So the story is quite simple, but it’s beautiful in how simple and straightforward it is. It’s very atmospheric, all forests and rivers, darkness and light. It follows a boy named Vren who is exiled from his home because he’s ‘shadowed’ which basically means he has some sort of power.
So, basically, djinns are real, they have their own politics and rules and also power. They have human emissaries who deal with their earthly affairs (which sometimes is procuring human things as they don’t sully themselves with money. The novel revolves around three main people: Kaikobad, Indeled and Rais.
So, it’s the world as we know it, but suddenly people start losing their shadows (yes, physics etc, just go with it). But then they start losing their memories. And because they can’t remember things, they start to misremember things into reality. Like alligators that are the size of cruise ships, guns that fire lightening, or that you can’t actually talk to animals.
You know when you’re reading a book and it feels like the perfect book you could be reading at that particular time? I think this was the perfect book for this holiday. Maybe it would have been perfect no matter what the time or place, but for some reason I had some resonance with the universe to be utterly tickled by a novel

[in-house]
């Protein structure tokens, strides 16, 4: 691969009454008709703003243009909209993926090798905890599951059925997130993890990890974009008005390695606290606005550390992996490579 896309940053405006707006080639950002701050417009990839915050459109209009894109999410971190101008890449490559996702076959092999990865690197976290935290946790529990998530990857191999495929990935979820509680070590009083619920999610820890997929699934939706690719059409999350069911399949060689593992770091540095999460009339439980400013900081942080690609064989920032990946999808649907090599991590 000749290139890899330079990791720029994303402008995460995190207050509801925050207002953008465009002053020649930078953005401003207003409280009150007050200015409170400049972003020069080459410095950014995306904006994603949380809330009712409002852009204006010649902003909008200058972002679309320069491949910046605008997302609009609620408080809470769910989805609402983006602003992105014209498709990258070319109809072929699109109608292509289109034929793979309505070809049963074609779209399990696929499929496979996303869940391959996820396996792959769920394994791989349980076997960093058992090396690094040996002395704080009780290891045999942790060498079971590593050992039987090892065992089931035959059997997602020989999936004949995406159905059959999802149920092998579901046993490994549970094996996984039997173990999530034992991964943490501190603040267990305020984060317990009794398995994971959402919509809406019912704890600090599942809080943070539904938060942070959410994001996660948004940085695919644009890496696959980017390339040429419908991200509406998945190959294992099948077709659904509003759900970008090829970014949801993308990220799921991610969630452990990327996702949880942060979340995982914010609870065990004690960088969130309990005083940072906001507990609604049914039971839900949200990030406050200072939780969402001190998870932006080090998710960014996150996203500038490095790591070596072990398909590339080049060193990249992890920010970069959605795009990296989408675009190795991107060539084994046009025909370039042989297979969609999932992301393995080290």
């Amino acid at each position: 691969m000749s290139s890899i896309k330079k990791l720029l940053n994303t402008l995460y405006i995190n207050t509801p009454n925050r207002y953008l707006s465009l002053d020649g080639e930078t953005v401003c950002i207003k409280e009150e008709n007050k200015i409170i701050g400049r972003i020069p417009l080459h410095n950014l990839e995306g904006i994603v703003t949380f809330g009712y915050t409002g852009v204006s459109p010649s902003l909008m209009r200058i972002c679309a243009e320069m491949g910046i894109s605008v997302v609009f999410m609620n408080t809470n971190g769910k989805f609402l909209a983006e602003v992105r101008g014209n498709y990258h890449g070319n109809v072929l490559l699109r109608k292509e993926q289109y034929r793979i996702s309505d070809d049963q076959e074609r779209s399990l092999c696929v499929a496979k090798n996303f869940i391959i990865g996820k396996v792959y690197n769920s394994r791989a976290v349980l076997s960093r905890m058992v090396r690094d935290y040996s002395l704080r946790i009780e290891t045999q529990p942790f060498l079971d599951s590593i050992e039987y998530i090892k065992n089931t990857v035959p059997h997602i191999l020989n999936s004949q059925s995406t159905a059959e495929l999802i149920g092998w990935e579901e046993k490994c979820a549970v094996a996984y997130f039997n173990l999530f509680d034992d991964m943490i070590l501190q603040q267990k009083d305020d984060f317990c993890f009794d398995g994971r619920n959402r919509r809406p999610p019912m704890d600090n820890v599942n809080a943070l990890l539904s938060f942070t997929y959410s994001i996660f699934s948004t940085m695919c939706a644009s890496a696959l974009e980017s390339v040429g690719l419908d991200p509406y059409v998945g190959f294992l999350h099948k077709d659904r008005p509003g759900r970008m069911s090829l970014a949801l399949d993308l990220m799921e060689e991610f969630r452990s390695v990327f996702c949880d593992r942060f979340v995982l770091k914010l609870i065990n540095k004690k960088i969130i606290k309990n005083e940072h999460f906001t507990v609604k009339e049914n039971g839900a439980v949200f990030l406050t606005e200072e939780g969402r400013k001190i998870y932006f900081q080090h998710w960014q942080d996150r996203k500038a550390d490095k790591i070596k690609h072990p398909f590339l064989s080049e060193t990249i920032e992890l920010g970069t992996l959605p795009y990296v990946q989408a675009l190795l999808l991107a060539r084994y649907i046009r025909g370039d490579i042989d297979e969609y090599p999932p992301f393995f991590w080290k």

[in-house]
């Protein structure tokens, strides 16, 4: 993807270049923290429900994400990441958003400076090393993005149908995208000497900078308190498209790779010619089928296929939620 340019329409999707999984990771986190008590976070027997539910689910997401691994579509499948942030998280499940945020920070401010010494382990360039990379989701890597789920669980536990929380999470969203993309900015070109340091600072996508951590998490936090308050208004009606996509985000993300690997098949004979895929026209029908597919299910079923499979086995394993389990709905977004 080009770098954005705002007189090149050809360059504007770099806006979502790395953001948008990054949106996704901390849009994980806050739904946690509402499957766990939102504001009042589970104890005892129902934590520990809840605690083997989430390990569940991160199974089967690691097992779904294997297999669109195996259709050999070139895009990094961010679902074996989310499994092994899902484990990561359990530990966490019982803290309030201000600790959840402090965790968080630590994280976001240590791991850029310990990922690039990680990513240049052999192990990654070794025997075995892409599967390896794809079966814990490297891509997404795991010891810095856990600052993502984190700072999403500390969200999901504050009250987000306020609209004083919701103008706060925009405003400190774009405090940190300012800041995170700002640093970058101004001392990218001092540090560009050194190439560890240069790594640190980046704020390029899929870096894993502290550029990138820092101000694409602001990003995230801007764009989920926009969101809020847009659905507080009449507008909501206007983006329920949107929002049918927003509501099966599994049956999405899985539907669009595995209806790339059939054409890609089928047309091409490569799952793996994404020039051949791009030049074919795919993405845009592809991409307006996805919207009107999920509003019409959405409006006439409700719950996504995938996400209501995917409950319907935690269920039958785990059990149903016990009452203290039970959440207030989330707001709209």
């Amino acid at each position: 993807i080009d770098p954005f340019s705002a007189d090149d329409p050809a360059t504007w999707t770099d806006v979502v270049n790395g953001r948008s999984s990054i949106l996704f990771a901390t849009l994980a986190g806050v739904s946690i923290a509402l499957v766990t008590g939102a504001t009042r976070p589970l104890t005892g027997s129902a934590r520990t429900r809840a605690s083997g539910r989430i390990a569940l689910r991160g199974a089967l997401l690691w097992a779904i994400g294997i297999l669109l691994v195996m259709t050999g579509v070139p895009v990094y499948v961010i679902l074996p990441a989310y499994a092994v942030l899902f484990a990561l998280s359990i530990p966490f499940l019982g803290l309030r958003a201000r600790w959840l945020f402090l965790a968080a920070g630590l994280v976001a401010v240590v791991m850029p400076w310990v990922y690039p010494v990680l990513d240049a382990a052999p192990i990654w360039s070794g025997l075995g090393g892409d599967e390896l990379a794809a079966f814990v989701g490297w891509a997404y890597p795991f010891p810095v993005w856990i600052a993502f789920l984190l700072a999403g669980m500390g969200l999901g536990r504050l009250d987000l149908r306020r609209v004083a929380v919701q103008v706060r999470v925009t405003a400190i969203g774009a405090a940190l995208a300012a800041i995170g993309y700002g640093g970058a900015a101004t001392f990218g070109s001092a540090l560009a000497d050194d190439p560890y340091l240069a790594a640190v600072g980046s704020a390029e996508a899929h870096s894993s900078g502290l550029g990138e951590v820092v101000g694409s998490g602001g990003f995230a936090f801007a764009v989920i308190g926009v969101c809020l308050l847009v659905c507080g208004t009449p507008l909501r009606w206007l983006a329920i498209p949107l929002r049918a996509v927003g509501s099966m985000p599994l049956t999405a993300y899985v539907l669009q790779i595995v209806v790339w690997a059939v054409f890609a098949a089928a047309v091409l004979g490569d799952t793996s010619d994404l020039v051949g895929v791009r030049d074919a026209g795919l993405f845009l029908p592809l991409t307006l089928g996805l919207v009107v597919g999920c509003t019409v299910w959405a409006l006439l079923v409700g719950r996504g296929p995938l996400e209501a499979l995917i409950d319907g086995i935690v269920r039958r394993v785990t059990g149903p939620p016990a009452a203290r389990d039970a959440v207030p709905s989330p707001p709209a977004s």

The world and tasks are absurd, but no more so than any other fantasy novel. It almost feels like Mark Bowsher is poking fun at the grand fantasy tradition (but in a loving way).
I don’t like the word ‘fresh’ but perhaps that’s a good way of describing it. It’s just different than a lot of fantasy/urban fantasy which works really well in its favour.
So, the book follows the history of a family, the Orchiéres, as they flea from France to life in England. The gift of witchcraft is passed down from mother to daughter but at all times they must keep it secret – or face a hostile world that fears women with such powers.